Antifibrinolytic amino acids for upper gastrointestinal bleeding in people with acute or chronic liver disease

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Abstract

Background: Upper gastrointestinal bleeding is one of the most frequent causes of morbidity and mortality in the course of liver cirrhosis. People with liver disease frequently have haemostatic abnormalities such as hyperfibrinolysis. Therefore, antifibrinolytic amino acids have been proposed to be used as supplementary interventions alongside any of the primary treatments for upper gastrointestinal bleeding in people with liver diseases. This is an update of this Cochrane review. Objectives: To assess the beneficial and harmful effects of antifibrinolytic amino acids for upper gastrointestinal bleeding in people with acute or chronic liver disease. Search methods: We searched The Cochrane Hepato-Biliary Controlled Trials Register (February 2015), Cochrane Central Register of Controlled Trials (CENTRAL) (Issue 2 of 12, 2015), MEDLINE (Ovid SP) (1946 to February 2015), EMBASE (Ovid SP) (1974 to February 2015), Science Citation Index EXPANDED (1900 to February 2015), LILACS (1982 to February 2015), World Health Organization Clinical Trials Search Portal (accessed 26 February 2015), and the metaRegister of Controlled Trials (accessed 26 February 2015). We scrutinised the reference lists of the retrieved publications. Selection criteria: Randomised clinical trials irrespective of blinding, language, or publication status for assessment of benefits and harms. Observational studies for assessment of harms. Data collection and analysis: We planned to summarise data from randomised clinical trials using standard Cochrane methodologies and assessed according to the GRADE approach. Main results: We found no randomised clinical trials assessing antifibrinolytic amino acids for treating upper gastrointestinal bleeding in people with acute or chronic liver disease. We did not identify quasi-randomised, historically controlled, or observational studies in which we could assess harms. Authors' conclusions: This updated Cochrane review identified no randomised clinical trials assessing the benefits and harms of antifibrinolytic amino acids for upper gastrointestinal bleeding in people with acute or chronic liver disease. The benefits and harms of antifibrinolytic amino acids need to be tested in randomised clinical trials. Unless randomised clinical trials are conducted to assess the trade-off between benefits and harms, we cannot recommend or refute antifibrinolytic amino acids for upper gastrointestinal bleeding in people with acute or chronic liver diseases.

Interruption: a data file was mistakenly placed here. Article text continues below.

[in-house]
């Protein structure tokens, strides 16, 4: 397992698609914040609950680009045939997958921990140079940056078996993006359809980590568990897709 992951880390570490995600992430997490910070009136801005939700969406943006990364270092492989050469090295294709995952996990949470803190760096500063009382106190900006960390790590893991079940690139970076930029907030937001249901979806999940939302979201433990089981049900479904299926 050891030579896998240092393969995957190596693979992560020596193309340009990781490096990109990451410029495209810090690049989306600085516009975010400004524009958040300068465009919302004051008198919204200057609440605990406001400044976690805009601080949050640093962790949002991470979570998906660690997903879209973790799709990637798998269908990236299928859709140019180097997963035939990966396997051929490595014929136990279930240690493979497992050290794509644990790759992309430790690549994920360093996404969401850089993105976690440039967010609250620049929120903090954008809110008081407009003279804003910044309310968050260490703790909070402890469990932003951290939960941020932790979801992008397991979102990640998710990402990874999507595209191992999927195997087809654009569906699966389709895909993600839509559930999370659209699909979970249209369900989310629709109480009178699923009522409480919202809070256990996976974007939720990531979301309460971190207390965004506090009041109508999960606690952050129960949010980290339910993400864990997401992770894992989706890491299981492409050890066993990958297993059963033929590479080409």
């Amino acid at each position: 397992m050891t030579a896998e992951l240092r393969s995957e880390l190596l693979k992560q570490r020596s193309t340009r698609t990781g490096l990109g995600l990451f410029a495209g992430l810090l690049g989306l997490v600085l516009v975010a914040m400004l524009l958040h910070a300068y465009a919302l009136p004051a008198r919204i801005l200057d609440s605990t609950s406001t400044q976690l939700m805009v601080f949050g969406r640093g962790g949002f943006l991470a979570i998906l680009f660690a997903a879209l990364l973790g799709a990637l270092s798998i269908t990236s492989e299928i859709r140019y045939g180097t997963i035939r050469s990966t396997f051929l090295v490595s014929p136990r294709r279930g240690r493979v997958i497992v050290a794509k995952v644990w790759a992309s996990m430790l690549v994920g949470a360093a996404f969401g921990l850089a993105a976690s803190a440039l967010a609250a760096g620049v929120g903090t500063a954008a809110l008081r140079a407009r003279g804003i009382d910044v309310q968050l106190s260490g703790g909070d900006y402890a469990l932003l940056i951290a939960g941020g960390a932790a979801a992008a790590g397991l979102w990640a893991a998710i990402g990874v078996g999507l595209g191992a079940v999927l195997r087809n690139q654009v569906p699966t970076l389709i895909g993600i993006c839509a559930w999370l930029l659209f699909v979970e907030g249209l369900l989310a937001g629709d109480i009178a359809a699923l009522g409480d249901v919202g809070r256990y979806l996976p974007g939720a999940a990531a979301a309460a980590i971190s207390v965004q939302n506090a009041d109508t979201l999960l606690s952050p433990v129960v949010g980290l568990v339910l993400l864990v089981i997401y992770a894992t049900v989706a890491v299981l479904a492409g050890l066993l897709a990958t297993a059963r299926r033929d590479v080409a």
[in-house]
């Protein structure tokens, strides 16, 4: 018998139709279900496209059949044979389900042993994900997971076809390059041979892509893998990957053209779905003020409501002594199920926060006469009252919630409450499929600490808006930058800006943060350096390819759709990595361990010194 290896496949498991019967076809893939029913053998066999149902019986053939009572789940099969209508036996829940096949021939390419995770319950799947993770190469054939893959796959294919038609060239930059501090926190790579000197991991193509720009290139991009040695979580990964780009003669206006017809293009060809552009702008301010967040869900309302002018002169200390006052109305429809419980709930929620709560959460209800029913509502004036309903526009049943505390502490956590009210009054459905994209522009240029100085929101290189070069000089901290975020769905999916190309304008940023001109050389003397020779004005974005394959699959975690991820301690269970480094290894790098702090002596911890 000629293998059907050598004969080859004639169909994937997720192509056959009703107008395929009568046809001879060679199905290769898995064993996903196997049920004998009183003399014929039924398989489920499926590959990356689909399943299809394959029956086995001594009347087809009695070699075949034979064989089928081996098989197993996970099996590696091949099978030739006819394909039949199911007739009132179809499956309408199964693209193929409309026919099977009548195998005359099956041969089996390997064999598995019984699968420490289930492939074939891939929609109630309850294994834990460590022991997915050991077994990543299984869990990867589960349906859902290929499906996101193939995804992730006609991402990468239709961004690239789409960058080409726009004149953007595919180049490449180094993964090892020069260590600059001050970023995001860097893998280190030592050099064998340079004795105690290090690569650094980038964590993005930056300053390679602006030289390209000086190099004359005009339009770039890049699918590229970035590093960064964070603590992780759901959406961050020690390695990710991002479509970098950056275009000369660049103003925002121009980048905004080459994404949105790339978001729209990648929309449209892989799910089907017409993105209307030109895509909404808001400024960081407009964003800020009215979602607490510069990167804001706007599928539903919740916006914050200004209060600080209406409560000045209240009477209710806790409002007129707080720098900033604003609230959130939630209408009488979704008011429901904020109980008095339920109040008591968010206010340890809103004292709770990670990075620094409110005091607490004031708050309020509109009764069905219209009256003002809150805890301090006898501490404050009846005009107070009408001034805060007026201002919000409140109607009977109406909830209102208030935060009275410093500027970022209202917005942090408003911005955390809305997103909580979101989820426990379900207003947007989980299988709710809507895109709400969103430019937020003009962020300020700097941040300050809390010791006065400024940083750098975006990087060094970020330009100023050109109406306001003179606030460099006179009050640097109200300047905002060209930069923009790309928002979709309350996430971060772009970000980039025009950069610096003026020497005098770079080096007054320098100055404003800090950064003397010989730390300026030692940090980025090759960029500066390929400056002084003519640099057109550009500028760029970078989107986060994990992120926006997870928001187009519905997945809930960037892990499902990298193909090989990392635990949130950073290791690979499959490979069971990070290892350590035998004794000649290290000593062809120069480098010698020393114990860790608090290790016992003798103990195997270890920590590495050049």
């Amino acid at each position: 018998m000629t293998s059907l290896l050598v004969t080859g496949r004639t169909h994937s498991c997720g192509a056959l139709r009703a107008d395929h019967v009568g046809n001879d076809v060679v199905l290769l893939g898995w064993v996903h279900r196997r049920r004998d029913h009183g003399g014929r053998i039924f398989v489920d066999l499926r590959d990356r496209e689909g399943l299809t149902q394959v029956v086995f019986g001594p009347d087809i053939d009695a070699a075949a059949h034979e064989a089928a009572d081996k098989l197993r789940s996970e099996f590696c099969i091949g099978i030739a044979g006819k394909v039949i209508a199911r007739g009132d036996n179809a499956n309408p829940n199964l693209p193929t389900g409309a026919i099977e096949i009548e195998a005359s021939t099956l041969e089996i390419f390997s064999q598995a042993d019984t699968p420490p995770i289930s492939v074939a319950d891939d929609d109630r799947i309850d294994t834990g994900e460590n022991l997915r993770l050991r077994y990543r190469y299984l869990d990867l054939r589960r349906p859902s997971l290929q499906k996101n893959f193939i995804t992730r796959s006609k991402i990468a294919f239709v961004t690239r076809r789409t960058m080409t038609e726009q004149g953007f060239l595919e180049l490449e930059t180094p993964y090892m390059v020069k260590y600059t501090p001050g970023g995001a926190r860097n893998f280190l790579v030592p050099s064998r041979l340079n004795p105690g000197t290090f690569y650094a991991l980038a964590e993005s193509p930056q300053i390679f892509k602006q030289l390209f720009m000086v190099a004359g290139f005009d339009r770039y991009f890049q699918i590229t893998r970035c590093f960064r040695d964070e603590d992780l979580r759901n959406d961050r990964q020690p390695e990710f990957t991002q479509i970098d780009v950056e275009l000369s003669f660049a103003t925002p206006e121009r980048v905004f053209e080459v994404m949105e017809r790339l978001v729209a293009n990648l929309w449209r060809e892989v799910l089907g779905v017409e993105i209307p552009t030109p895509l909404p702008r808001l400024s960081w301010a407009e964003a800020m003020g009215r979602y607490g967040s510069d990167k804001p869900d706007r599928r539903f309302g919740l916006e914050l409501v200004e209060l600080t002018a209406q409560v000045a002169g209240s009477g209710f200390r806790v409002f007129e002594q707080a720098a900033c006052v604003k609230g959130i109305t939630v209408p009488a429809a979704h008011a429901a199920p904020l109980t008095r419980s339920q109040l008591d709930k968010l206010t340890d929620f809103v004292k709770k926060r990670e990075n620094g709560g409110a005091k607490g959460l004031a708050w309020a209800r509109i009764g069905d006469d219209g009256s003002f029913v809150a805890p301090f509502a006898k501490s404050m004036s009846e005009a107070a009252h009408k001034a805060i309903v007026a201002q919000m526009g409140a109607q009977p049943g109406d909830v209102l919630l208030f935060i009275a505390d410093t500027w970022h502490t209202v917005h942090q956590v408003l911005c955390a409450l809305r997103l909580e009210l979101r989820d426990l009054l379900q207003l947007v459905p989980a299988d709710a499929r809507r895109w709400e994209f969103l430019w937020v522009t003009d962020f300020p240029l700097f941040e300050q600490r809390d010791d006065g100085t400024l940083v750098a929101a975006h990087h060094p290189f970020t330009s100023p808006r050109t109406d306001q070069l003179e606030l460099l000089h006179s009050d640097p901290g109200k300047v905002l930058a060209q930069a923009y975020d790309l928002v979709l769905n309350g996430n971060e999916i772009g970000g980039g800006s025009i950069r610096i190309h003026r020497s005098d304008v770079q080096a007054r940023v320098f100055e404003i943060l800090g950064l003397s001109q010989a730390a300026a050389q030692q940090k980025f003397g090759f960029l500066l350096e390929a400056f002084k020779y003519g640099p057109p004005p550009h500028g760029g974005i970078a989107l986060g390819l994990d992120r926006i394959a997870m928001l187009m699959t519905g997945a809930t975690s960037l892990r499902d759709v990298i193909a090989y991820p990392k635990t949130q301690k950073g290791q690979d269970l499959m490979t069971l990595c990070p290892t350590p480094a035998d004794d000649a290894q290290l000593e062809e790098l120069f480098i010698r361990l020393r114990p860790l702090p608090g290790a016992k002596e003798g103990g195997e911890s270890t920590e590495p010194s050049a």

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Martí-Carvajal, A. J., & Solà, I. (2015, June 9). Antifibrinolytic amino acids for upper gastrointestinal bleeding in people with acute or chronic liver disease. Cochrane Database of Systematic Reviews. John Wiley and Sons Ltd. https://doi.org/10.1002/14651858.CD006007.pub4

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